Follow Jon on Twitter @ProfJonEmery

Professor Rebecca Fitzgerald

Rebecca is Professor of Cancer Prevention at the University of Cambridge and Director, Early Cancer Institute. She still practices medicine as an Honorary Consultant in Gastroenterology at Addenbrooke’s Hospital, Cambridge.

She studied Medicine at Cambridge University and gained her MD in 1997 following a period of research at Stanford University, California, with Professor George Triadafilopoulos. He postdoctoral training took place at the Department of Adult and Paediatric Gastroenterology, St Bars and The Royal London School of Medicine and Dentistry with Professor Michael Farthing, funded by an MRC Clinician Scientist award. She returned to Cambridge in 2001.

The focus of her research group is to improve methods for early detection of oesophageal cancer through better understanding of the molecular pathogenesis. Rebecca was awarded the prestigious Westminster Medal and Prize for her first proof-of-concept work on the CytospongeTM and associated assays for diagnosing Barrett’s oesophagus in 2004. Since then this work has received an NHS Innovation Prize (2011) and the BMJ Gastro Team of the Year Award (2016). She received a Lister Prize Fellowship in 2008 and in 2013 was awarded an NIHR Research Professorship to facilitate translational research for patient benefit. She was elected a Fellow of the Academy of Medical Sciences in 2013. In 2018 she received the Jane Wardle Prevention and Early Diagnosis Prize, and in 2021 the Don Listwin Award for Outstand contribution to Cancer Early Detection.

Rebecca has a plethora of teaching experience and is a Member of the Institute of Learning and Teaching. She is Director of Medical Studies for Trinity College Cambridge, where she is involved with undergraduate and clinical teaching. She has a wealth of lecturing experience including radio broadcasts for BBC Radio 4 and ABC Radio Australia, Health of the Nation. Rebecca is committed to bringing research advances into clinical practice and inspiring other researchers to do likewise.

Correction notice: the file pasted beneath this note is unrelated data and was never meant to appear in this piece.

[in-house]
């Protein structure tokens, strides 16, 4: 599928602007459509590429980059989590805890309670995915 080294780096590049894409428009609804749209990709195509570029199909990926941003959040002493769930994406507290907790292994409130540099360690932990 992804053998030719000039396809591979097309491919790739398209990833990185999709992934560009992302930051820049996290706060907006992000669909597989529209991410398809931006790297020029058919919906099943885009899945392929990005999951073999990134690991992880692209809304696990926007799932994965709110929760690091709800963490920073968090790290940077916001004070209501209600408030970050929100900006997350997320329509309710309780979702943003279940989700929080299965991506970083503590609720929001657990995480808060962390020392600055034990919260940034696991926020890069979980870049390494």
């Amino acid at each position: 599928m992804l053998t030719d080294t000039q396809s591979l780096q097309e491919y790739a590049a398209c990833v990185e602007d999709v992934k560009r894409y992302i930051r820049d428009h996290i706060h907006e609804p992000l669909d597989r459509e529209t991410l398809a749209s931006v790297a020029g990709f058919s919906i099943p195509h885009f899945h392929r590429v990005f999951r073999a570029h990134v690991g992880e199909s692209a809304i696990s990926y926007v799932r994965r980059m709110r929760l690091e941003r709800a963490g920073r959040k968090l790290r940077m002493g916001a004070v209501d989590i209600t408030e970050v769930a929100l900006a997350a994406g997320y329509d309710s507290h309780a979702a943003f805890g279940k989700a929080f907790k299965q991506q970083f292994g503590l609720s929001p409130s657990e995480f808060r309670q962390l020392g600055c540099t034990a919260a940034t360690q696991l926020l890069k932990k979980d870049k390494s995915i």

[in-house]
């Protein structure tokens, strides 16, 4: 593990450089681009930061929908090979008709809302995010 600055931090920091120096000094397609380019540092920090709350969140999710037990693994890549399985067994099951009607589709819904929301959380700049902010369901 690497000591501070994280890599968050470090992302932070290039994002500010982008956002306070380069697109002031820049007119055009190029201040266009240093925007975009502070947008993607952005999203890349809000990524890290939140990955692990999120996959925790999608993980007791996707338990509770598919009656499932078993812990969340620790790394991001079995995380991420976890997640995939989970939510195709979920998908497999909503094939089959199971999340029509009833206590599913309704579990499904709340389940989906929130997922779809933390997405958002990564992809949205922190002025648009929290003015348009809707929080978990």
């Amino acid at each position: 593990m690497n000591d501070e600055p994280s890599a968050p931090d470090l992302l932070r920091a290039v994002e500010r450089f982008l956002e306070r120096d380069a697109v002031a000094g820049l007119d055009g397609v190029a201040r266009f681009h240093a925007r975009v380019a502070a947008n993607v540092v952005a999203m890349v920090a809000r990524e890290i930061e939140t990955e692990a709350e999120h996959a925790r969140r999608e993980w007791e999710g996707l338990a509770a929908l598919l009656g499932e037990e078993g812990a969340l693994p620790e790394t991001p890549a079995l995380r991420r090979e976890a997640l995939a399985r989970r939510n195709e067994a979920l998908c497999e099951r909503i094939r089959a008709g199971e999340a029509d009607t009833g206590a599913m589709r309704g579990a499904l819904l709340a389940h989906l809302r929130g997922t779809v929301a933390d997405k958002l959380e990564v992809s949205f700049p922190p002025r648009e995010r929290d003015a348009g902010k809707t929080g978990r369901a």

Professor Willie Hamilton

Willie co-led the CanTest Collaborative with Fiona Walter.

A GP and lead of the DISCOVERY group in Exeter, Willie was also clinical lead for the 2015 NICE guidance, as well as being a member of the Department of Health’s Policy Research Unit for cancer awareness, screening and early diagnosis.

Willie worked on early cancer diagnosis for over twenty years. This began with studies that sought to identify and quantify the important features of cancer in a GP’s consulting room. This proceeded on a cancer site-by-site basis and mapped out the important features of colorectal cancer, then of lung, etc. Individual features were then tackled, e.g. what were the cancer risks from a raised calcium level or from thrombocytosis. Work then moved on to implementation, with adaptation of the teams outputs to GP computer systems and supporting NICE in collating NG12, the massive guidance on cancer investigation. This ongoing work has been supported by research grants from NIHR, CRUK, the Department of Health, and other charities.

Willie has won the cancer Research Paper of the Year several times, and the Overall Research Paper of the Year twice. He was awarded a CBE for improving cancer diagnosis in 2019.

Follow Willie on Twitter @BoomboomchiefsT

Professor George Hanna

George Hanna was trained in Ninewells Hospital, Dundee, Scotland in laparoscopic and oesophago-gastric surgery under the clinical and academic mentorship of Professor Sir Alfred Cuschieri. He obtained FRCS (Edinburgh) in 1993 and PhD (University of Dundee) in laparoscopic surgery in 1997. He joined Imperial College as Clinical Senior Lecturer and Upper Gastrointestinal Consultant Surgeon in 2003 and promoted to Reader in 2005 and Professor of Surgical Sciences in 2008. He became the Head of Division of Surgery in 2012 and Head of Department of Surgery and Cancer in 2018.

Professor Hanna’s clinical work is based at Hammersmith Hospital, Imperial College Healthcare NHS Trust and includes oesophageal and gastric cancer and advanced laparoscopic surgery.